Deffinately you have one of the pilot games that served as the wedge bulb test.

    That is really cool info, thanks for sharing. You must have such great stories to tell. Half an penny doesn't sound like much until you're running a business.
    -Mike

    #9 2 days ago
    Quoted from Grizlyrig:

    That is really cool info, thanks for sharing.

    Just echoing this - super cool to get a "look behind the curtain."

    Thank you so much @BigAl56 !!!

    #10 2 days ago
    Quoted from BigAl56:

    Hi Bunch,
    Deffinately you have one of the pilot games that served as the wedge bulb test. Here is what I sent to Jay Stafford at IPDB,
    As everyone knows the 44 bulb was the standard at the time however the brass content of the base was getting expensive. We're talking just pennies but when you purchase millions of them a year it adds up.
    At the time, circa 1978, the available wedge base bulb substitute for the #44 was #444. Supposidly the 44 and 444 were electrically identical except for the base.
    I hand built a prototype game in the old basement lab, then we went ahead and ran a pilot run of about 1-200 games with the wedge sockets and 444 bulbs. These were run in the factory so the games should look professionally wired and not modified after the fact. The sockets used would be a firm black plastic with encased connections. All the games but one are factory wired and should look like they were built that way. My single lab game would not appear quite as professional but the black sockets will give them away as they are expensive and if somebody wanted to retrofit they would probably use a less expensive socket.
    I tested a 444 bulb game side by side with a regular 44 bulb game in the factory lunchroom. Brightness was the same as was reliability of the lamps. Management approved the switch in upcoming production. First we had to use up about a million of the auwful bayonet sockets and 44s.
    Somwhere along the line GE came to us with an alternative bulb, the 555. They claimed it was less expensive to manufacture. Again, maybe 1/2 a penny but it made sence considdering the high volumes. Before I could test it our purchasing department placed orders for millions of bulbs and sockets for the 555.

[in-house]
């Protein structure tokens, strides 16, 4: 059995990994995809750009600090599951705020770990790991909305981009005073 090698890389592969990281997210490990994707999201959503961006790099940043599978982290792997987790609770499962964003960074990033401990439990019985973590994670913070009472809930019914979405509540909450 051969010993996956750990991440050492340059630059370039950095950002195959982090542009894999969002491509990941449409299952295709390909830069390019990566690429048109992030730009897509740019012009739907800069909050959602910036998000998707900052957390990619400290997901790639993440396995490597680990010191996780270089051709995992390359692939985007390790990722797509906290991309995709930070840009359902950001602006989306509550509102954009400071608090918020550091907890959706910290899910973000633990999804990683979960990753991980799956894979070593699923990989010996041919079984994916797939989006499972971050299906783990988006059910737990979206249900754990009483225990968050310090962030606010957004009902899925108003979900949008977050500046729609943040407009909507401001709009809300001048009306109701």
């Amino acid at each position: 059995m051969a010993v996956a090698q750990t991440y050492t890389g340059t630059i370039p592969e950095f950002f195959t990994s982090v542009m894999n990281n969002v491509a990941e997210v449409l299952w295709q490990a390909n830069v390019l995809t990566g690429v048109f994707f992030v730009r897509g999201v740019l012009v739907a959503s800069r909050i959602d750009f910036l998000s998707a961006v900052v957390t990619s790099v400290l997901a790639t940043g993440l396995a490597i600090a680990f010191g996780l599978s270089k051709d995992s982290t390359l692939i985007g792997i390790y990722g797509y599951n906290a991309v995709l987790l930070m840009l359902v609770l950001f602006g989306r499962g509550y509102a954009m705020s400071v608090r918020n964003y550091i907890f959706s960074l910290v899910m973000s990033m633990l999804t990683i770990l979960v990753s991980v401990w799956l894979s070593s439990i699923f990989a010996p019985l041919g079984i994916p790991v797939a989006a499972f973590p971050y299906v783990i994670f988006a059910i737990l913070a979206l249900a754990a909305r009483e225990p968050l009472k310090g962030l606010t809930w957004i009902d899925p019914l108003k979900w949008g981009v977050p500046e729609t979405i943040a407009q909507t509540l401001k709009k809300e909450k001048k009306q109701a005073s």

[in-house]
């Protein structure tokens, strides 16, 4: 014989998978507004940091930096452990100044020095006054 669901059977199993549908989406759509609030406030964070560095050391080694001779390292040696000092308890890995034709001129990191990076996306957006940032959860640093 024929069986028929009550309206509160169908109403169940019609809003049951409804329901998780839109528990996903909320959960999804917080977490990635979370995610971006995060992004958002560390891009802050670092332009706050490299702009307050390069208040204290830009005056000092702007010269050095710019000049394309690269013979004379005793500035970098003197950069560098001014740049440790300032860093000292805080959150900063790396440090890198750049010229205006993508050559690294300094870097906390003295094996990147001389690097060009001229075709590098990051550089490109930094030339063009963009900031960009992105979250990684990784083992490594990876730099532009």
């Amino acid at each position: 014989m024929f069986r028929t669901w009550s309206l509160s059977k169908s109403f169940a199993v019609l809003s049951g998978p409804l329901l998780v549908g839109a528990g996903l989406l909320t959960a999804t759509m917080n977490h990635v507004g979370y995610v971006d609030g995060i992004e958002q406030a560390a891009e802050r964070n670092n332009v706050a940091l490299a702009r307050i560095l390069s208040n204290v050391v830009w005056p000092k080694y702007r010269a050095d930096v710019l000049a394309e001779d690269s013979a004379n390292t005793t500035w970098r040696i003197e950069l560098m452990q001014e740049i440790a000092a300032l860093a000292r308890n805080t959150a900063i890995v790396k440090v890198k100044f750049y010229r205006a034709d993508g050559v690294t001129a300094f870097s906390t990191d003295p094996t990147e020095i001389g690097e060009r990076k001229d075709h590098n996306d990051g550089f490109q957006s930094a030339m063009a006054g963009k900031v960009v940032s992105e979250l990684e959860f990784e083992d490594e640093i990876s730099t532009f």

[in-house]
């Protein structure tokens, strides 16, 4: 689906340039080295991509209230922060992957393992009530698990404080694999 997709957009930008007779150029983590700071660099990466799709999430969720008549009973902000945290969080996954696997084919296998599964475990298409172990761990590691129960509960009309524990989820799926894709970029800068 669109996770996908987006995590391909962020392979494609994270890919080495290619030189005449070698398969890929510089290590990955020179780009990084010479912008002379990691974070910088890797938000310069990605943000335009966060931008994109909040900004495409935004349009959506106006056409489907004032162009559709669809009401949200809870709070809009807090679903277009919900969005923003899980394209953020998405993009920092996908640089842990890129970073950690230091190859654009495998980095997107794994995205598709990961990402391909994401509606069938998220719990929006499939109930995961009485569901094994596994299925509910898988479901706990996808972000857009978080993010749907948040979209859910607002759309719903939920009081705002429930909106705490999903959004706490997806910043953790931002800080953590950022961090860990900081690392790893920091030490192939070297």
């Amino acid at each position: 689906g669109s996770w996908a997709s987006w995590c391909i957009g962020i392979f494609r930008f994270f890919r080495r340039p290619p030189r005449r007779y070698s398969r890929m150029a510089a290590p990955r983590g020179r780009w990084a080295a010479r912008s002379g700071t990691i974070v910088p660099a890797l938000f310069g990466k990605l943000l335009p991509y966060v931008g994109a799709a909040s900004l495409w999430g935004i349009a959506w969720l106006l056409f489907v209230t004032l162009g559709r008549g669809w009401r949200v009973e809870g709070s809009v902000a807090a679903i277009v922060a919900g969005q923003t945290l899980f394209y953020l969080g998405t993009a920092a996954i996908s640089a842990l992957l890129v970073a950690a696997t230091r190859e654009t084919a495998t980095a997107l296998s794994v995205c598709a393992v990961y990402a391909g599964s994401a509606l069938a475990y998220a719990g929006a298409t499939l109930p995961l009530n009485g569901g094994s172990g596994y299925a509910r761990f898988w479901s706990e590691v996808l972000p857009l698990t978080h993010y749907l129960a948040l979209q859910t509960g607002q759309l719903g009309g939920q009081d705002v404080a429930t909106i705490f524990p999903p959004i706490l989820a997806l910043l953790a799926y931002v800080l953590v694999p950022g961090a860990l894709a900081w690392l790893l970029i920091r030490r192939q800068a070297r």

When the games started coming out I was amused at the cheaper sockets that had been ordered. While I tested and approved the purchasing department would, from time to time, go rogue and order cheaper substitute parts. The first complaint was the new sockets had sharp metal edges that would cut the hands and fingers of the factory workers. You can just imagion reaching into a bulk box of those sockets with bare hands and scooping them out and handling them as they were installed on the playfield. One line worker told me it was like handling razor blades!
    But the biggest problem was yet to come. I started noticing the switched lamps were failing rapidly on the games in the showroom. Lamps that were pulsed frequently in attract mode were dying in less than a month. Distributers were calling too and complaining the failure rate of the 555 playfield lamps was high.
    Finally, I ran a test on games equipped with 555 vs 444 vs 44 and the tests showed the 555 bulbs where enharently defective. We ran through 4 or 5 different runs across 3 or 4 game productions before GE finally corrected the problems. That is why there are different bead colors in the 555 bulbs. The bead color designated the batch so we could tell the runs apart.

    Great info. I like reading about that kind of stuff.

    Any comment on the transformer choice? When Bally went to the cabinet transformer the games seemed to run the bulbs a lot hotter.. usually a volt or two more on both the feature lamps and GI compared to the transformer in the earlier games that was getting mounted in the head. Was that intentional to get the lamps brighter and/or use less GI bulbs?

    #11 2 days ago

    My 6 Million dollar man has some of the 1 million awful light sockets in it.
    I swear I have changed them all but there is always another one that doesn't light up....

    #12 2 days ago

    Thank you for posting. I always enjoy the behind the scenes info on prototype games. I had wondered about the "Bead" color.